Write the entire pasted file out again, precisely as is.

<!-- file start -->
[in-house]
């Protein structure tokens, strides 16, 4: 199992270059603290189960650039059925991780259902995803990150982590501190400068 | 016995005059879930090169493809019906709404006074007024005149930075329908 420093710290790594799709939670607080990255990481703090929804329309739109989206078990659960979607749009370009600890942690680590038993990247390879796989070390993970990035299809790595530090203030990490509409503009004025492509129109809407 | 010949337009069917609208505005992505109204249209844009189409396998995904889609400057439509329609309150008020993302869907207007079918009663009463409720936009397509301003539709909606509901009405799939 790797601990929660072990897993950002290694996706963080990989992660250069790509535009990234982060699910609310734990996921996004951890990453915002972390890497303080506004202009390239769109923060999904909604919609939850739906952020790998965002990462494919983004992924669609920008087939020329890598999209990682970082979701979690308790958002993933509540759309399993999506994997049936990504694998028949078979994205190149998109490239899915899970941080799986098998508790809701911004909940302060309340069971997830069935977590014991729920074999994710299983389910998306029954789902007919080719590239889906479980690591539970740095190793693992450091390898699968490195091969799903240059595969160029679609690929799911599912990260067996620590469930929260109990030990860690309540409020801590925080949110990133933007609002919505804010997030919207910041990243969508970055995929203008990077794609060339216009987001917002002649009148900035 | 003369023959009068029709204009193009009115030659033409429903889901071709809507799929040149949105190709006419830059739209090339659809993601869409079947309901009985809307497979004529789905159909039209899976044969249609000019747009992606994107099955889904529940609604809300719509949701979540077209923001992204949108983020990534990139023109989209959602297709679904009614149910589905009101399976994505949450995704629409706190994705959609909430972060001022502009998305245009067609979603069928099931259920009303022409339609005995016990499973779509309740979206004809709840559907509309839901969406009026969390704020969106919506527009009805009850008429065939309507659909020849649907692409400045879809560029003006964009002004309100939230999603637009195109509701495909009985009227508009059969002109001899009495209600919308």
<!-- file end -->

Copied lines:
[in-house]
């Protein structure tokens, strides 16, 4: 199992270059603290189960650039059925991780259902995803990150982590501190400068 | 016995005059879930090169493809019906709404006074007024005149930075329908 420093710290790594799709939670607080990255990481703090929804329309739109989206078990659960979607749009370009600890942690680590038993990247390879796989070390993970990035299809790595530090203030990490509409503009004025492509129109809407 | 010949337009069917609208505005992505109204249209844009189409396998995904889609400057439509329609309150008020993302869907207007079918009663009463409720936009397509301003539709909606509901009405799939 790797601990929660072990897993950002290694996706963080990989992660250069790509535009990234982060699910609310734990996921996004951890990453915002972390890497303080506004202009390239769109923060999904909604919609939850739906952020790998965002990462494919983004992924669609920008087939020329890598999209990682970082979701979690308790958002993933509540759309399993999506994997049936990504694998028949078979994205190149998109490239899915899970941080799986098998508790809701911004909940302060309340069971997830069935977590014991729920074999994710299983389910998306029954789902007919080719590239889906479980690591539970740095190793693992450091390898699968490195091969799903240059595969160029679609690929799911599912990260067996620590469930929260109990030990860690309540409020801590925080949110990133933007609002919505804010997030919207910041990243969508970055995929203008990077794609060339216009987001917002002649009148900035 | 003369023959009068029709204009193009009115030659033409429903889901071709809507799929040149949105190709006419830059739209090339659809993601869409079947309901009985809307497979004529789905159909039209899976044969249609000019747009992606994107099955889904529940609604809300719509949701979540077209923001992204949108983020990534990139023109989209959602297709679904009614149910589905009101399976994505949450995704629409706190994705959609909430972060001022502009998305245009067609979603069928099931259920009303022409339609005995016990499973779509309740979206004809709840559907509309839901969406009026969390704020969106919506527009009805009850008429065939309507659909020849649907692409400045879809560029003006964009002004309100939230999603637009195109509701495909009985009227508009059969002109001899009495209600919308």